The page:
Monday, January 18, 2016

Woven Purses

I saw a purse slung around a woman's neck at the farmers' market, and I instantly thought, "I want to make one of those." It was a smallish, square purse with a long strap, the kind that fit snug against your hip.
I've learned that generally the warp yarn does not become the dominant color in a piece; the weft yarn does. So I chose a muted gray for the entire warp and a bright red for the weft. Both are Simply Soft brand.
I didn't choose a complicated pattern -- gray weft pairs with a single line of black for interest.
Then near the top I ran a few shots of this railroad yarn to give it some texture.

I was guessing (I know, that's bad) about how wide to make my warp for the width of the purse. From the last blue scarf project, it seemed I would need about 70 warp threads. I'm not very good at this stuff yet. But when I'd warped on only 60 I felt it was too much, so I stopped. I'm probably not counting correctly. But the end result was that I had a piece Way Too Wide for a little square purse. My plan had been to weave it the width of the purse but twice as long, and fold it in half, putting the fold along the bottom of the purse. The difficulty with that is that I'd have to weave the pattern so that the lines of gray and black lined up with each other when I folded it.
As usual I asked Julia what she thought. She said, "Why not fold the piece in half down the middle instead, and make the purse half the width?" Brilliant! The more I thought about it, the more I liked it. The stripes would automatically line up! But ... I'd warped on enough yarn to fold the purse the other way -- to put the fold on the bottom of the purse instead of on the side of the purse. So I have all this warp left over. Hmm. Then I remembered a video I'd seen where a weaver said you can make multiple projects, one after another, using the same warp, as long as your warp is long enough -- stack the projects on top of each other. Just put a big spacer in the shed between projects so you can finish off your ends.
So I tried it.
I finished purse #1 weaving, cut a piece of cardboard and slid it above the top edge of the work, in the shed. Then I simply started in on the next purse. The fringe of the first purse will be on the bottom edge of the weave, and the fringe for the second purse will be at the very end of the weave. So, the two purses are head-to-head, so to speak, while on the loom.
I wove the second purse (similar to the first one), and removed the entire work from the loom. Then I cut the yarn in the middle to separate the two purses ...
The second purse, as I'm cutting ...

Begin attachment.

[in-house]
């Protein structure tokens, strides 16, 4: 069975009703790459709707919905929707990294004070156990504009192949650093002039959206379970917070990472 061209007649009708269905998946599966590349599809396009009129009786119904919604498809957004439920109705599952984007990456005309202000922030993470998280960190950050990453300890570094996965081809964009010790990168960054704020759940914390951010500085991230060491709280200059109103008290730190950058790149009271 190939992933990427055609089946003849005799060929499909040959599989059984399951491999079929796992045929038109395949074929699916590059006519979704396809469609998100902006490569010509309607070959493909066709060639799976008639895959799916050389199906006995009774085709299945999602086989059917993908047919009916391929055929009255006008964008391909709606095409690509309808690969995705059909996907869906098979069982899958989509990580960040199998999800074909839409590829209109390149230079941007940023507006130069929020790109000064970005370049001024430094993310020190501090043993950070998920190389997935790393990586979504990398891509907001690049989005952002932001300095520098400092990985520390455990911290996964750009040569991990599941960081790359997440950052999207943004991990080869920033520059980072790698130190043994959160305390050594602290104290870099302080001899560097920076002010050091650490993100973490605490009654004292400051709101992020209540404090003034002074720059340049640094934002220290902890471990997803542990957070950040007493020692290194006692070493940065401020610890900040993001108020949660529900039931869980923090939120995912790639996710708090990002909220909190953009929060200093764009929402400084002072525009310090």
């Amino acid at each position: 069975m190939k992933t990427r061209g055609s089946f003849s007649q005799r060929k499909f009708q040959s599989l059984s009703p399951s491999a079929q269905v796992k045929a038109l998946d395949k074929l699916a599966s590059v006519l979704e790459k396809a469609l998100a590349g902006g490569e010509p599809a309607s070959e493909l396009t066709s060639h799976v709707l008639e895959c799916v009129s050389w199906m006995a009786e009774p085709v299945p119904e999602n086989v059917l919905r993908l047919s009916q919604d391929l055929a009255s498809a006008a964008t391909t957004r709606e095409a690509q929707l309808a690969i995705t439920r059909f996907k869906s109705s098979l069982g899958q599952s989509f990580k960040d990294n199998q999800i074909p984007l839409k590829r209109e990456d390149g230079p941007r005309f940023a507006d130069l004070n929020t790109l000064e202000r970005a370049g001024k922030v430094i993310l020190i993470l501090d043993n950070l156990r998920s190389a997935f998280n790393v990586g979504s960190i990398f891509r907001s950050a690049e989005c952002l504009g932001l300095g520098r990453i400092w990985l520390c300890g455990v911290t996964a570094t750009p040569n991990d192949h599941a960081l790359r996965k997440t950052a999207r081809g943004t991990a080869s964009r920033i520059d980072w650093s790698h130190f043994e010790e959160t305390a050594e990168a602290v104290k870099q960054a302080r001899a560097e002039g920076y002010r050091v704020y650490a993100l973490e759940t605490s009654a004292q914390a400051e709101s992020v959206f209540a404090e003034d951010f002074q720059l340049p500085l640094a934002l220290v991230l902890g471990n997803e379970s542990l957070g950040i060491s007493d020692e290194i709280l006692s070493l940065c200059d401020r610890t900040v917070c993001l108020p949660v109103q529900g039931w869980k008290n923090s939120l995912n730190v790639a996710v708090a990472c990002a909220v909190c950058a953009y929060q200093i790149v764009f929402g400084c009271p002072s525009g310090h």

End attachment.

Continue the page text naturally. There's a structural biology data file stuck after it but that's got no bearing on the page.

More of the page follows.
The first purse, cut free ...
Now, to begin the finishing work! Second purse -- the long fringe is the bottom of the purse. I'll stitch up the side to close it. I'll have to find some way to finish off the top of the purse and hide all those gray yarn ends.
Purse #1. I'm tidying up edges, tying the gray stripes together. Tying small knots along the top to hold the edge in.


Should I roll the edge over, enclosing the yarn ends that way? No.
Of course, the best way to conceal these ends is simply to line the purse with fabric. The fabric will cover those ends entirely.
Closing up the side seam:
I enclosed the bottom of the purse by tying good knots using all the fringe from both sides of the purse. The full liner in it will prevent anything from falling out of this purse.
I tacked down the top edge. Then I worked on the bottom fringe. I sat for two hours on the couch last night, carefully putting some beads on that fringe.
If you ever wonder why you pay more for a handmade item than for one from WalMart, this is why:  two hours just to put beading on. A factory somewhere would have a faster machine method to do thousands of yards of yarn and beads at a time. I don't know that a machine can tie knots. Some people just want a purse and they really don't care who made it or how it was made. The personal touches don't mean as much to them -- and that's okay! But some people truly enjoy an item precisely because there is a person, an artisan, behind it. It adds to the joy, and that's worth paying for all that time on the couch, beading :)
I like the upper edge.
Inside edge:
This morning I worked on the purse some more. I tidied up the fringe on the bottom.

 And I put the liner in the inside.

Now I only have to make a long i-cord for the strap and attach it, and it's done. I'll keep you posted on that.

6 comments:

  1. Very cute! You're right. It's worth the extra money when you know what goes into it!

    ReplyDelete
  2. I LOVE it!!!! Fringe is all the rage now in bags. I really like yours. The woven look is so appealing. Great size too. Not too big, but a nice satchel to put your wallet, chapstick, and phone in. It would be cute with a drawstring too! Fun!

    ReplyDelete
  3. This is just wonderful,M.K.! Your skills and artistry are obvious here. Impressive post. Pretty purse!

    ReplyDelete
  4. Phew! A lot of work, but it has turned out beautifully.

    ReplyDelete
  5. Wow lady, you are going full speed ahead with your weaving. Nice job and I bet you could sell these at your market. You could even make larger ones as a market bag.

    Happy Weaving ~ FlowerLady

    ReplyDelete

Hello! I hope you leave a word ~ I will get back to it as soon as I can!